Retinal explant culture
The retinal explant culture was performed, as described previously (Tomita et al., 1996). Briefly, the neural retina without pigment epithelium was placed on a Millicell chamber filter (Millipore: diameter 30 mm, pore size 0.4 μm) with the ganglion cell layer upwards. The chamber was transferred to a six-well culture plate. Each well contained 1 ml of culture medium (50% MEM with Hepes, 25% Hank’s solution, 25% heat-inactivated horse serum, 200 μM L-glutamine and 5.75 mg/ml glucose). Explants were cultured at 34°C in 5% CO2, and the medium was changed every other day.
For immunohistochemistry, retinal explants were fixed with 4% paraformaldehyde for 10 minutes on ice, treated with 25% sucrose for 30 minutes, embedded in OCT compound (Miles) and sectioned (16 μm thickness). For immunocytochemistry, explants were dissociated, as previously described (Morrow et al., 1998; Hatakeyama et al., 2001). The samples were then preincubated with a blocking solution [5% normal goat serum and 0.1% Triton X-100 in phosphate-buffered saline (PBS)] for 1 hour and then incubated overnight at room temperature or for 2 days at 4°C in 1% goat serum and 0.1% Triton X-100 with the following antibodies: rabbit anti-GFP (Medical and Biological Laboratories), mouse anti-Myc (Invitrogen), rabbit anti-Myc (Medical and Biological Laboratories), rabbit anti-calbindin (Chemicon), mouse anti-HPC1/syntaxin (Sigma), rat anti-Thy1.2 (Pharmingen), mouse anti-p75 (Promega), mouse anti-protein kinase C (PKC) (Amersham), rabbit anti-neurofilament (NF) (Chemicon), rabbit anti-rhodopsin (LSL), mouse anti-glutamine synthetase (GS) (Chemicon), mouse anti-vimentin (Histofine), mouse anti-Ki67 (Pharmingen) and rabbit anti-β-galactosidase (Cortex Biochem). Retinal cell types were determined by the morphology, location and by using the following antibodies: anti-Thy1.2 and anti-p75 (ganglion cells), anti-calbindin and anti-HPC1 (amacrine cells), anti-PKC (bipolar cells), anti-calbindin and anti-NF (horizontal cells), anti-GS, anti-vimentin (Müller glia), and anti-rhodopsin (rods). To detect cell death, TUNEL assay was performed with a detection kit (Boehringer-Mannheim). Fluorescently labeled preparations were imaged using a Carl Zeiss confocal microscope.
Retinal explants cultured for 2 weeks were fixed with 0.5% glutaraldehyde in PBS at 4°C for 1 hour and stained with 1 mg/ml 5-bromo-4-chloro-3-indolyl-β-D-galactoside, 35 mM potassium ferricyanide, 35 mM potassium ferrocyanide, 2 mM MgCl2, 0.02% Nonidet P-40 and 0.01% deoxycholate in PBS. Frozen sections were prepared at 16 μm thickness.
In situ hybridization
Math3 expression in the developing retina
Previous studies demonstrated that Math3 is expressed in the INL and promotes bipolar cell genesis while inhibiting gliogenesis (Takebayashi et al., 1997; Tsuda et al., 1998; Tomita et al., 2000). To determine whether Math3 is expressed by other cell types in the INL, Math3 expression was examined by in situ hybridization. At postnatal day (P) 1, the retina consists of two layers, the ganglion cell layer and the ventricular zone, which contains common precursors for neurons and glia. At P1, Math3 was expressed in the ventricular zone (Fig. 1A). During P4-P7, the ventricular cells differentiate into neurons and glia, which form the INL and ONL. At this stage, Math3 was expressed only in the INL (Fig. 1B,C). The expression in the INL was broad during P4-P7, suggesting that Math3 is expressed by amacrine and horizontal cells as well as by bipolar cells at this stage.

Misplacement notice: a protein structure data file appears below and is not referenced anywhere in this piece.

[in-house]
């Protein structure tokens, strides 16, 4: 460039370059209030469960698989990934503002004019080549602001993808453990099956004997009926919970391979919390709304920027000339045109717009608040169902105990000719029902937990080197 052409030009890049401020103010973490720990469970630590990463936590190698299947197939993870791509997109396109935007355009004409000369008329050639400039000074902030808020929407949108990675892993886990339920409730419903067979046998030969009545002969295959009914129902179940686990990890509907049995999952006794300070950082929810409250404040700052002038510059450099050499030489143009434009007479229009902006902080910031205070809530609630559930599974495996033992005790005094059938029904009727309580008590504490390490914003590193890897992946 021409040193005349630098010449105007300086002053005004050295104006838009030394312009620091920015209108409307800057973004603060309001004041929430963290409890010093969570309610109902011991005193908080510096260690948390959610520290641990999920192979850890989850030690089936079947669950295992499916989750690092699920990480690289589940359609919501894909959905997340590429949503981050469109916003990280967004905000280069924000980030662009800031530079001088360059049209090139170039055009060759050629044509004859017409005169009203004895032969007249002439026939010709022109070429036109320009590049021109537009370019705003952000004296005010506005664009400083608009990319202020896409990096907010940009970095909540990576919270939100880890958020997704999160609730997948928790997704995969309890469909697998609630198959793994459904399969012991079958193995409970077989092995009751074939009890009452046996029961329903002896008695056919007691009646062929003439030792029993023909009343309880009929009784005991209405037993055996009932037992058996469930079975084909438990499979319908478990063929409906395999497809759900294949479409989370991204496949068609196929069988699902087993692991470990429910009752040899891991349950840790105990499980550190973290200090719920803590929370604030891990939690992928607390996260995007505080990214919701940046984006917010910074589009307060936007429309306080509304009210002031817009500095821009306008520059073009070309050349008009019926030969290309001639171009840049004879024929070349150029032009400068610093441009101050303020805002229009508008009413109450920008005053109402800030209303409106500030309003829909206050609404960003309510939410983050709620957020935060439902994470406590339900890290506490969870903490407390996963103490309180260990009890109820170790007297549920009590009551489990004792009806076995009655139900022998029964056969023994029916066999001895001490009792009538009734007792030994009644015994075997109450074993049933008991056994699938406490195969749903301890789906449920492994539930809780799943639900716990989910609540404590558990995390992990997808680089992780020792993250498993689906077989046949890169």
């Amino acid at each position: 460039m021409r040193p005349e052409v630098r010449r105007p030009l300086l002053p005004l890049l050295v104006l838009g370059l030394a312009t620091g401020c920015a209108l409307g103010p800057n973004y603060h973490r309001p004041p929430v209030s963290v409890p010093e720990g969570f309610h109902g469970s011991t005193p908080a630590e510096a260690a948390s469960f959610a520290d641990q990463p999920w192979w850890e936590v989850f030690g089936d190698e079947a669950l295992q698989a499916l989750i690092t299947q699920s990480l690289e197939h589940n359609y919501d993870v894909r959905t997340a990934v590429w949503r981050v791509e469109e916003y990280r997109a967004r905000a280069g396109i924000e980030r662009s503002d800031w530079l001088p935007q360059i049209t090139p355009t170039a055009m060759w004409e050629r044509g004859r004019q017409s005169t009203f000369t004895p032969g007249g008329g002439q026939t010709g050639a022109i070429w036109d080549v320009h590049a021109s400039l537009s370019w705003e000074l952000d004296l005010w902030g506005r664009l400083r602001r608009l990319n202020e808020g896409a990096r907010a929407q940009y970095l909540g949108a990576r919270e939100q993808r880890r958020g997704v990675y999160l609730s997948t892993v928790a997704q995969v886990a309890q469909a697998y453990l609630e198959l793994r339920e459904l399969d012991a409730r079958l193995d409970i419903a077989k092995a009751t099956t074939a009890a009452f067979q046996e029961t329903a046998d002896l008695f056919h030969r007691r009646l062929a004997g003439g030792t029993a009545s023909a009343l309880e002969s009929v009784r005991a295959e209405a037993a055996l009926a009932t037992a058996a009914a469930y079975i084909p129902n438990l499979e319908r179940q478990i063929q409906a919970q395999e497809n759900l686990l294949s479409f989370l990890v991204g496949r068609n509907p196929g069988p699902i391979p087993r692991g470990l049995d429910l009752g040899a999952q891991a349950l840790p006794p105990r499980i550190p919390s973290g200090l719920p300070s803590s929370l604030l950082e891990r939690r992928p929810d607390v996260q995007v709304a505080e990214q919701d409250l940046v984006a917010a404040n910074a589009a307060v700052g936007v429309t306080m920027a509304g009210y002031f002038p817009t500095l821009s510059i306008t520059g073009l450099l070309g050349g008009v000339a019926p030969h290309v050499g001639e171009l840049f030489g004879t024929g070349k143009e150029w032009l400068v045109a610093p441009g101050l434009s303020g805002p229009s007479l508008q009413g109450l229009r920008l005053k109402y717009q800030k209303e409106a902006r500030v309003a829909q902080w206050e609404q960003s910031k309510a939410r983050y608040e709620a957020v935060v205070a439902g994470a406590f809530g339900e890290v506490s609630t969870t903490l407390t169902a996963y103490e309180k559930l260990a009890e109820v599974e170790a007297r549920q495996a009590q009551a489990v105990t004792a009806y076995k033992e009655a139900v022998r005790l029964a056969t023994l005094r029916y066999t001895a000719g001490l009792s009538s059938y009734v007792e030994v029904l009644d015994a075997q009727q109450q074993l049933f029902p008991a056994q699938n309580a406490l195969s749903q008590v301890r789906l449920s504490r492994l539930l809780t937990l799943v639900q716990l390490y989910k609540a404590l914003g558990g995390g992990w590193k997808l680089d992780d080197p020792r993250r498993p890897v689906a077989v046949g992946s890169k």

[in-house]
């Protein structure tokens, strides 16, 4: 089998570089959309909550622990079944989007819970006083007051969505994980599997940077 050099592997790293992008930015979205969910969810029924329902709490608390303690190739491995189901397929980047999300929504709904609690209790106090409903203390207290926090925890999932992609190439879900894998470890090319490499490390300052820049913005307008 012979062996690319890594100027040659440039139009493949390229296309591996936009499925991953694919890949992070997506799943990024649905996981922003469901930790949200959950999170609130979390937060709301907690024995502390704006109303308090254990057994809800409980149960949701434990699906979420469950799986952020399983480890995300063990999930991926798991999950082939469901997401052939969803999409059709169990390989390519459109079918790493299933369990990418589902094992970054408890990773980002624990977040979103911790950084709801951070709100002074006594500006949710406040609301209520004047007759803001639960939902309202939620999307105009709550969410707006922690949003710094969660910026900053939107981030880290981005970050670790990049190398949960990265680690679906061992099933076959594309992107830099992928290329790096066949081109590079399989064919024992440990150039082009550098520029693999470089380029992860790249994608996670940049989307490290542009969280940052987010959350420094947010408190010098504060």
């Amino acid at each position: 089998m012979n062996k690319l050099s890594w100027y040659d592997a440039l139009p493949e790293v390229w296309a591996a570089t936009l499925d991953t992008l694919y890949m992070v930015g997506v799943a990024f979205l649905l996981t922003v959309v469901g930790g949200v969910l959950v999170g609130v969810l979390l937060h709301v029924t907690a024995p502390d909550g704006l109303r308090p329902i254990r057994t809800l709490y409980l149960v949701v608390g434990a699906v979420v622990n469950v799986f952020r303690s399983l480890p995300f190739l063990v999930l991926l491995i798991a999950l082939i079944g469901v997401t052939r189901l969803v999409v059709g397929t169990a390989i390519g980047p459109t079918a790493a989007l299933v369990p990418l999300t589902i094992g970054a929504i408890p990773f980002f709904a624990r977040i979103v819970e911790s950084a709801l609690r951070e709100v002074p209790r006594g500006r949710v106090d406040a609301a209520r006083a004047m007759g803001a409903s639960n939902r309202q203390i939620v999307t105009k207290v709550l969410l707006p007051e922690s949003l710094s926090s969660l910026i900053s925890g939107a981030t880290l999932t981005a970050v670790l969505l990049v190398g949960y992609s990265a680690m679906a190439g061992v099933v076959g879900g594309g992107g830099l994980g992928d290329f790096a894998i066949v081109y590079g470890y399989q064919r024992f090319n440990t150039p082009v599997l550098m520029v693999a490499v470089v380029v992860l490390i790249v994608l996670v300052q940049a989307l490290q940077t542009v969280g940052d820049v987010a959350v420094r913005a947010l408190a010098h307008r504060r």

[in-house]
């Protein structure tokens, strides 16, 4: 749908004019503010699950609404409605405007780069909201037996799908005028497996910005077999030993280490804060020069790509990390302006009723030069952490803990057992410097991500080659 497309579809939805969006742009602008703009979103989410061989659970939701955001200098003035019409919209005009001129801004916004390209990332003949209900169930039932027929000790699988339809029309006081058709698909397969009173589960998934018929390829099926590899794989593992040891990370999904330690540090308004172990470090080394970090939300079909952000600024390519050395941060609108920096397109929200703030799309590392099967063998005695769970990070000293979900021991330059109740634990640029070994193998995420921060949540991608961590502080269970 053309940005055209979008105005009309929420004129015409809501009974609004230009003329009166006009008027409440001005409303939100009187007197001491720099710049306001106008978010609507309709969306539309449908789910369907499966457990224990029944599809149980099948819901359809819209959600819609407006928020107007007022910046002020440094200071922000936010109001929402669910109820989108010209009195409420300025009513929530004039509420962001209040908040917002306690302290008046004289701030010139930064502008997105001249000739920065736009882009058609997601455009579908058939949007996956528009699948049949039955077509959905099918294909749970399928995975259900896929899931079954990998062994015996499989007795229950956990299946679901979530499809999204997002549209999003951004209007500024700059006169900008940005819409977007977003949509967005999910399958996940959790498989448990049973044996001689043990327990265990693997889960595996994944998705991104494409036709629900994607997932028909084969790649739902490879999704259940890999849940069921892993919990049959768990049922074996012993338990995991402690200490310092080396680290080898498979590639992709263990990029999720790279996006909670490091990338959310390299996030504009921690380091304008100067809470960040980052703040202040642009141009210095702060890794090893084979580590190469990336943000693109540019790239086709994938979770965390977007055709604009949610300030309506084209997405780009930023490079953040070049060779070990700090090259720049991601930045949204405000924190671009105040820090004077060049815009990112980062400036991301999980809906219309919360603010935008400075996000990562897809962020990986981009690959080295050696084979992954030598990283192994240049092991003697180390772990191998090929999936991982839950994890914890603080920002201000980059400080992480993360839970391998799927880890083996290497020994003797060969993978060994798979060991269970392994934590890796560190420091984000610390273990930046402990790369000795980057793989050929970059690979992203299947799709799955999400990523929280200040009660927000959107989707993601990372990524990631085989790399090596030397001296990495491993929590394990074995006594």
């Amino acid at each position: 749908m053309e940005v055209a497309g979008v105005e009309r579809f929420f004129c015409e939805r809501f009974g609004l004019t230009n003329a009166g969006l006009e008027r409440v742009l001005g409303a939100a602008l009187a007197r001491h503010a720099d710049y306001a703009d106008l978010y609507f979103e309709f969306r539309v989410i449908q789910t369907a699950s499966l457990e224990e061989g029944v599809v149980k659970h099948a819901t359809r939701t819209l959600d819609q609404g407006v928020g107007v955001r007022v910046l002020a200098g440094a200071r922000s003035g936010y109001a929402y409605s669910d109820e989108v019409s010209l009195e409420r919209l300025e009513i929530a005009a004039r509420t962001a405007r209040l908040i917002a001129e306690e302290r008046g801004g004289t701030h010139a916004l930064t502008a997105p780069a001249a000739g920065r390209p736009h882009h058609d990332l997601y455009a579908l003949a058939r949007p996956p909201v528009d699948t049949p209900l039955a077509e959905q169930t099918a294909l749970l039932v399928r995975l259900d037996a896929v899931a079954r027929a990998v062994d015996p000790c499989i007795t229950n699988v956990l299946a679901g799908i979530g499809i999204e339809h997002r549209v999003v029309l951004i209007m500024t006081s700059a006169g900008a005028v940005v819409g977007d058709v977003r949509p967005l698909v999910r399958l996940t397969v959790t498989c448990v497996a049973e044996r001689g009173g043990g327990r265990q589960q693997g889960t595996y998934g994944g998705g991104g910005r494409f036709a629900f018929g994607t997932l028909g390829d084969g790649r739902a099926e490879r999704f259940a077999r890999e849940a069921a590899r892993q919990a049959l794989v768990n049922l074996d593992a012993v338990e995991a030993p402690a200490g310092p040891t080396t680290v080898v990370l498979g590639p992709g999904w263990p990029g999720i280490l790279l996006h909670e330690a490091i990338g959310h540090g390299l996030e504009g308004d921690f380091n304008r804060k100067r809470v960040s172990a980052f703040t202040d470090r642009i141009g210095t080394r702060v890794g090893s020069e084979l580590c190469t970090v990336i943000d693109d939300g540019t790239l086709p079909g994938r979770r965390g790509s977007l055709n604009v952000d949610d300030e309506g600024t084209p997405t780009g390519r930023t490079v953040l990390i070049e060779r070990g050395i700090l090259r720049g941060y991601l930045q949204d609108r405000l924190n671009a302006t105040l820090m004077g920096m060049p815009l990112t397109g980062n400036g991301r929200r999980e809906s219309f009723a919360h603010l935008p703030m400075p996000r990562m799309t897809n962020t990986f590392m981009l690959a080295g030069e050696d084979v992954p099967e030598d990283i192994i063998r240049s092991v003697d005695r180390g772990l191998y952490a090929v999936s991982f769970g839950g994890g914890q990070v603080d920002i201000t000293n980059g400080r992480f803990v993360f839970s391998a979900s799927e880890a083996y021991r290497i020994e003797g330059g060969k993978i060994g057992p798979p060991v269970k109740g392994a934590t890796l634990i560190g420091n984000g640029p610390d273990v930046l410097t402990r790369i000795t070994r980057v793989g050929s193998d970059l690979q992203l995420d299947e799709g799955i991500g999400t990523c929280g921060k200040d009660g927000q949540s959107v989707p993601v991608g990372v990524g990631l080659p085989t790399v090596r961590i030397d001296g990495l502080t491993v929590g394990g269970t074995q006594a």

To show clearly that Math3 is expressed by amacrine and horizontal cells, we examined Math3 expression with specific markers: calbindin (amacrine and horizontal cells), HPC1 (amacrine cells) and neurofilament (NF, horizontal cells). At P7, Math3 was co-expressed with amacrine and horizontal cell markers (Fig. 1G-O), suggesting that Math3 may be involved in differentiation of these neurons. However, at P14, Math3 expression became restricted to the outer region of the INL (Fig. 1D) and was observed with NF (Fig. 1S-U) but not with HPC1 (Fig. 1P-R), indicating that Math3 expression disappears in amacrine cells by P14. This restricted expression was maintained until adulthood (Fig. 1E). A similar expression pattern was also reported for the chick ortholog (Roztocil et al., 1997).
Loss of amacrine cells and concomitant increase of ganglion and Müller glial cells in Math3-NeuroD double-mutant retina
Although Math3 is transiently expressed by differentiating amacrine cells, our previous data have shown that retinal development proceeds normally in the absence of Math3 (Tomita et al., 2000). It has previously been reported that amacrine cell differentiation is delayed in NeuroD-deficient retina although the final number is not affected (Morrow et al., 1999). These results raise the possibility that Math3 and NeuroD might be functionally redundant for amacrine cell genesis. To investigate this possibility, mice that lack both Math3 and NeuroD were generated. Because most of the double-mutant mice died soon after birth, retinal explants were prepared from E17.5 embryos and cultured for 2 weeks to examine the postnatal development of the mutant retina. Retinal explants were also prepared from wild-type, Math3–/– and NeuroD–/– embryos for comparison. After 2 weeks of culture, the three cellular layers, the GCL, INL and ONL, were formed in Math3–/–-NeuroD–/– retinal explants as in the wild type (Fig. 2A, parts a-d). Whereas the absolute cell number of the ONL was slightly reduced in NeuroD–/– and Math3–/–/NeuroD–/– retina (Fig. 2A, parts c,d, Fig. 2B, parts c,d and Fig. 3A, green bars), that of the other layers was not significantly affected in the mutant retina (Fig. 3A). As rod genesis is known to be decreased in the absence of NeuroD (Morrow et al., 1999), the decrease of the ONL cell number in the double-mutant retina may be due to NeuroD deficiency. In the INL of wild-type, Math3–/– and NeuroD–/– retina, amacrine cells (calbindin+, HPC1+) were normally generated (Fig. 2D, parts a-c, black arrowheads; Fig. 2E, parts a-c; Fig. 3B,C, red bars). By contrast, in the double-mutant retina, amacrine cells (including displaced amacrine cells in the GCL) were completely missing (Fig. 2D, part d, asterisks, Fig. 2E, part d and Fig. 3B,C, asterisks), although the total number of the INL and GCL cells was not affected (Fig. 3A). Strikingly, ganglion cell number (Thy1.2+, p75+) was significantly increased not only in the GCL but also ectopically in the INL of the double-mutant retina (Fig. 2F, part d, Fig. 2G, part d and Fig. 3B,C, black bars). Furthermore, Müller glial cells (vimentin+, glutamine synthetase+) were slightly increased in the double-mutant retina (Fig. 2H, part d, Fig. 2I, part d and Fig. 3C, blue bar), whereas bipolar and horizontal cells were normally generated (Fig. 2C, part d, Fig. 2D, part d, white arrowhead, and Fig. 3C). Thus, the double-mutant retina displayed the lack of amacrine cells and concomitant increase of ganglion and Müller glial cells.